I’m regularly asked where are the biggest opportunities in the tax-exempt sector. My answer is the biggest opportunity for change right now lies in one key segment of the 403(b) market: private higher education. There is a huge opportunity for higher educational institutions to modernize their plans by engaging qualified financial professionals.
It’s a Matter of Perspective
Higher education institutions have not historically used financial professionals to help them with their plans. In recent years, though, many have begun to understand the value that financial professionals can bring to the table.
Like many other not-for-profit organizations, private higher education organizations historically followed the typical 403(b) retail model, providing employees access to annuity and mutual fund options from several providers through individual meetings with financial professionals or provider representatives at the workplace. While these personal interactions have served individuals, there have historically been no relationships between financial professionals and plan level decision makers.
Many institutions of private higher education were reluctant to upset the apple cart when implementing changes for the final 403(b) regulations effective in 2009. A variety of financial professionals with various preferences toward providers and products continued to maintain individual relationships with employees who were vocal about maintaining the status quo. As a result, administrators made very few structural changes and simply adopted compliance monitoring procedures to satisfy the regulations.
Private higher education administrators soon learned that monitoring compliance across several unrelated service providers was difficult, if not at times impossible and often resulted in violations of the Internal Revenue Service (IRS) code. The challenges of coordinating loans and monitoring hardship distributions across multiple service providers are just the tip of the iceberg. Other violations have been occurring too. For example, some providers are paying out balances less than $5,000 (per the small account force-out option) when the participant’s total balance across all providers exceeds this limit. Additionally, contractual differences between different service providers in the same plan are creating discrimination concerns. For Employee Retirement Income Security Act (ERISA) plans, some auditors have been charging large fees for the extra work to consolidate reporting across multiple providers.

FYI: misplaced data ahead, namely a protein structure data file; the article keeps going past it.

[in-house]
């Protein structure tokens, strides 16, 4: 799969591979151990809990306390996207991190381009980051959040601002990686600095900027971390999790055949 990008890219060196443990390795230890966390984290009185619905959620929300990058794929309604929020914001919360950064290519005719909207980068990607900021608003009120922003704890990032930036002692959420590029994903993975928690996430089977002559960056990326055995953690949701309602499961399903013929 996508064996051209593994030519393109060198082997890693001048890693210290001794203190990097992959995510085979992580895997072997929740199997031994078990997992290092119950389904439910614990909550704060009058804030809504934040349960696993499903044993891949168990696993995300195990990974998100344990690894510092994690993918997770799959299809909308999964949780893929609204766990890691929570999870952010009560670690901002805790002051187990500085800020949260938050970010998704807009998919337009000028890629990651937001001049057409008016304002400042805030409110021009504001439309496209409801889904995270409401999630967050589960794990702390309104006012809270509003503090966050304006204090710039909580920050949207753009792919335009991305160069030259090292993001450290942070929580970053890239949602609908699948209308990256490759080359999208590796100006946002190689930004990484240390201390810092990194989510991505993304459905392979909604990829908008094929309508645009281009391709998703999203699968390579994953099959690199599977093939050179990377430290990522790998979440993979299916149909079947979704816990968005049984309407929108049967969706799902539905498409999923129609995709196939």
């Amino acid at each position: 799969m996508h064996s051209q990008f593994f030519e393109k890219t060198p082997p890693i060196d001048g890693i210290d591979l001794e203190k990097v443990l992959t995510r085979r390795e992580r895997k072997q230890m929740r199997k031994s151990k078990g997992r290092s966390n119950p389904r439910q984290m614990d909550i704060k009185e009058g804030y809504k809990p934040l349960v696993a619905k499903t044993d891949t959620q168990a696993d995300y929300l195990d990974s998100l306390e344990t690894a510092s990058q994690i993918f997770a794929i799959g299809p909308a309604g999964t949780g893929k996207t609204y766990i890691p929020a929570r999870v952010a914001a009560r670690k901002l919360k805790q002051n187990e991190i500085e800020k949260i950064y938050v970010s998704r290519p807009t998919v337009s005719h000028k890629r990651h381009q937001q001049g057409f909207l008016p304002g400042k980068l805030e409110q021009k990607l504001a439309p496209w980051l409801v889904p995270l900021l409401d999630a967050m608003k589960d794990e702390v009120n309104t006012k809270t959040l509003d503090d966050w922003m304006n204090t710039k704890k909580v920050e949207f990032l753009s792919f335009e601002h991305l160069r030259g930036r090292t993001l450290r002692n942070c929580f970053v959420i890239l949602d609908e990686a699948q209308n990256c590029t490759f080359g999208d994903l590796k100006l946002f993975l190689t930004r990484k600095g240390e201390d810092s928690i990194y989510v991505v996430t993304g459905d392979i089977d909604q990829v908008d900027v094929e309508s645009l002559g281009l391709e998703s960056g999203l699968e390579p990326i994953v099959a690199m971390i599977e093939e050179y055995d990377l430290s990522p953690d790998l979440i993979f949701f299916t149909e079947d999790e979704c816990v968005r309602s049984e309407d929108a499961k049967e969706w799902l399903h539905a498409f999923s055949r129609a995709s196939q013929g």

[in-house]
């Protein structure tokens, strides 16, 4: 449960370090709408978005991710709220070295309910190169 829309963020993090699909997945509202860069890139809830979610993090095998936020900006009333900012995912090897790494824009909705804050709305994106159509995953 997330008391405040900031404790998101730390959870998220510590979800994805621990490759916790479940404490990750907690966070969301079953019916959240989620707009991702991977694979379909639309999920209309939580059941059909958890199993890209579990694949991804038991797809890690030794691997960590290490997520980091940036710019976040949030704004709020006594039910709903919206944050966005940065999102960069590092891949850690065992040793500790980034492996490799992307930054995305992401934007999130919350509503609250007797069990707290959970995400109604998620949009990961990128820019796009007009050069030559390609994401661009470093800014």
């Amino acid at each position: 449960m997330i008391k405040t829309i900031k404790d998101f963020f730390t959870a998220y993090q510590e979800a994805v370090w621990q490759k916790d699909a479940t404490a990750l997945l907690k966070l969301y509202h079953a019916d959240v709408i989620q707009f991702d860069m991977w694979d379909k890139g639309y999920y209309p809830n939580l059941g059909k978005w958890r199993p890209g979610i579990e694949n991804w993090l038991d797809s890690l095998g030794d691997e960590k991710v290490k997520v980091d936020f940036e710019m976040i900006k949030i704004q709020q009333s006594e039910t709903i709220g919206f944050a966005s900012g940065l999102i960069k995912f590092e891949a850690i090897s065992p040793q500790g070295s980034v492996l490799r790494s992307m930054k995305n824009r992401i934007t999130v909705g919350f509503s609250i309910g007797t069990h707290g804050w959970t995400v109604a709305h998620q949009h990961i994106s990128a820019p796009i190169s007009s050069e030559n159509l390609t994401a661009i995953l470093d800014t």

Plan Modernization Trends
The data in the 2017 Plan Sponsor Council of America (PSCA) 403(b) survey shows private higher education plans are slowly trending away from multiple providers to single providers—likely in response to the burdens of working with more than one service provider. The number of higher education 403(b) plans using a single service provider grew slightly from 12.6% to 13.1% with the vast majority still using multiple providers.
Investment Option Overload
Financial professionals can also demonstrate value by reviewing the number of investment options offered. Private higher education institutions are known to have very large menus of investment options for their participants. Historically this has been the result of due diligence processes that do a good job of adding options, but rarely eliminating them.
The average number of investment options for 403(b) plans is higher than for 401(k) plans with 23-26 options on average, according to the PSCA surveys. Higher ed stands out significantly with an average number of options between 30 and 45 -- and this has been trending down over the past couple years. Studies, including one done by Columbia University
, have shown that too many investment options can have a detrimental effect on participation and overall savings rates.
Investment Policy Statement (IPS) As a Best Practice
While it’s a generally accepted best practice to have an IPS, only a little over half (58 percent) of plans in the PSCA survey have one in place. Another 1 in 5 (19 percent) said they didn’t have one at all.
More telling in the breakdown of the unpublished data behind the survey, over 61 percent of those with an IPS were ERISA plans. An IPS is a best practice for an ERISA plan, but they often aren’t necessary in a non-ERISA environment where the employer is typically hands-off. Yet, according to this data, nearly half of non-ERISA plans have an IPS. ERISA plans without one take note. We believe this area clearly needs improvement.
Capitalizing On The Trends
Clearly private higher education 403(b) plan sponsors are in the process of reviewing and making changes to their plans. They need high quality retirement plan professionals to help. Because higher education institutions have not historically used financial professionals at the plan level, the first step is to establish those relationships.
How can financial professionals help?
- use their investment analysis skills to help pare down the investment options to a more reasonable number
- show their value by helping plans adopt and follow an IPS to help fiduciaries in the event investment related decisions are questioned.
- demonstrate understanding of the marketplace through familiarity with the emerging trends.
This document is intended to be educational in nature and is not intended to be taken as a recommendation.
The subject matter in this communication is educational only and provided with the understanding that Principal® is not rendering legal, accounting, investment advice or tax advice. You should consult with appropriate counsel or other advisors on all matters pertaining to legal, tax, investment or accounting obligations and requirements.
 Iyengar, Jiang, Huberman. “How Much Is Too Much?” Columbia Business School, 2003